CMP Not Listening to Mainers

by Madeline Rheaume

A $1 million dollar penalty was served to Maine’s largest power company on Thursday, January 30th by the Maine Public Utilities Commission (MPUC). The commission cited the company’s poor customer service along with the mismanagement of the new billing system. 

This fine comes just a week after an internal investigation into Central Maine Power (CMP) was ordered by the company’s president, Doug Herling, in response to reports saying customers had received notices in the mail that threatened the customer with disconnection of power. This is something that CMP is not legally allowed to do during the months of April through November unless they send a request to the MPUC. The MPUC responded by saying CMP had not sent any requests in over a year. 

CMP has been under fire for some time now. With customer complaints of being unsatisfied with not only the company’s lackluster customer service, but its recent price hikes on monthly power bills as well. Though there was no “root cause” revealed for the dramatic price hikes, the MPUC has ordered CMP to make it right by establishing credit and refunds. It was reported that the customers who reported discrepancies in their bills between November 1st, 2017 and December 31st, 2019 have received over $5 million in credits and refunds from CMP. 

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While the fine may seem like a step in the right direction, it brings up questions concerning the resources Maine has to best serve its residents. Between rate hikes and poor customer service, one can’t help but question the integrity and reliability of CMP. There’s no doubt that issues and concerns around the proposed CMP corridor will arise as this story and the companies own investigation goes on. 

While ads promoting the corridor will reassure you that it will connect from Quebec to right here in Maine, it’s not where it connects that is the main concern. The corridor’s purpose is to send power from Quebec to customers in Massachusetts. There are no presented benefits to Maine as it will not produce power or sustainable jobs for residents. It also doesn’t present any benefits to global greenhouse emissions. It will, however, leave a 145-mile transmission line through the heart of Maine.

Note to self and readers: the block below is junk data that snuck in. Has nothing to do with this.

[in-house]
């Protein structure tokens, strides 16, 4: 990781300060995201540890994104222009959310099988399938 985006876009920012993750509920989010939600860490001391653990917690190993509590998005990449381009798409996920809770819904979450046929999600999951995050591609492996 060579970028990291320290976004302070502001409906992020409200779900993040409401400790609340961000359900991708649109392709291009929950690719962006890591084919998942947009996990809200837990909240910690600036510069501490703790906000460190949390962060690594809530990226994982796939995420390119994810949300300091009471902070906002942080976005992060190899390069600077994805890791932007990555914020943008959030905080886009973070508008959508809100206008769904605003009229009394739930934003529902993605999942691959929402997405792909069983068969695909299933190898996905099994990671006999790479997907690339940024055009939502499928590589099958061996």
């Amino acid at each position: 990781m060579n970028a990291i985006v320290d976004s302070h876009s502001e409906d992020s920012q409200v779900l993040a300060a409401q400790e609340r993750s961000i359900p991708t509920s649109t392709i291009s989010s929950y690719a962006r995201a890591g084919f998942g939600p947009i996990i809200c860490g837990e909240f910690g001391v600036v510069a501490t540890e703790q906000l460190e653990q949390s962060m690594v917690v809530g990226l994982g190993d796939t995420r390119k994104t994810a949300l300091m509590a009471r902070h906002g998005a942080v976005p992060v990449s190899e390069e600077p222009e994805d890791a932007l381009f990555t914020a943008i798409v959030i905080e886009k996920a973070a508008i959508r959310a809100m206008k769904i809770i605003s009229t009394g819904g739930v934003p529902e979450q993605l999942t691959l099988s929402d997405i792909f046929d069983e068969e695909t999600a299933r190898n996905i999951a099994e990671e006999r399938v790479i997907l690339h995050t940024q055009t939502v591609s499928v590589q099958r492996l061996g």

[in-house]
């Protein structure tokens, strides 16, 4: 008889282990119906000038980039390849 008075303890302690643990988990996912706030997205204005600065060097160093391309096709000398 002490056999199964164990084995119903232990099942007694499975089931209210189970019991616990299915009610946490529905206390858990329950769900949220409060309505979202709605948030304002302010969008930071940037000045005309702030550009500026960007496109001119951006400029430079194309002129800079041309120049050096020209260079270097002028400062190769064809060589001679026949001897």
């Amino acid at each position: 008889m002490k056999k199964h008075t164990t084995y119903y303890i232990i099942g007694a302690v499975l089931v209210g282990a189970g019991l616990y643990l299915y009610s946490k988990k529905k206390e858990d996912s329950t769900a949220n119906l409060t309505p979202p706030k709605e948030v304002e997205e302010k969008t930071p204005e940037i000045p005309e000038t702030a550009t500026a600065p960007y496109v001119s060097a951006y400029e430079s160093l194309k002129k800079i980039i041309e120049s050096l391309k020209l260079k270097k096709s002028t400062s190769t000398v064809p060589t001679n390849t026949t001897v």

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1 reply »

  1. Where do Mainers get their electricity? From the same grid as all your New England neighbors : the New England power grid. Telling people that the power goes “directly to Massachusetts” is misinforming them. Mainers stand to benefit from this project’s regional advantages – both from a price suppression and carbon reduction perspective. Regarding the latter, our clean renewable energy will bring down carbon emissions in the region by displacing fossil fuel generation – which not only emits carbon, but other air pollutants as well that can cause respiratory disease.

    Plus, the project will bring funds directly to Mainers, such as:

    • Rate relief for low-income Maine electricity customers: $190 million over 40 years
    • Grid investments to improve reliability and enhance renewable energy development in the state: $200 million
    • Electric vehicle fund: $15 million
    • Heat pump benefits: $15 million
    • Broadband Benefits: $15 million
    • Funds for communities, which can help hire new staff or fund the purchase of municipal equipment: $18 million in new property tax revenue
    • Educational funds: $6 million for vocational and training programs in Franklin and Somerset counties, as well as for scholarships, internships, and research at the University of Maine.

    Hydropower is the only clean renewable energy source that can back up intermittent renewables such as wind or solar to achieve a low-carbon future for all of us in the Northeast.


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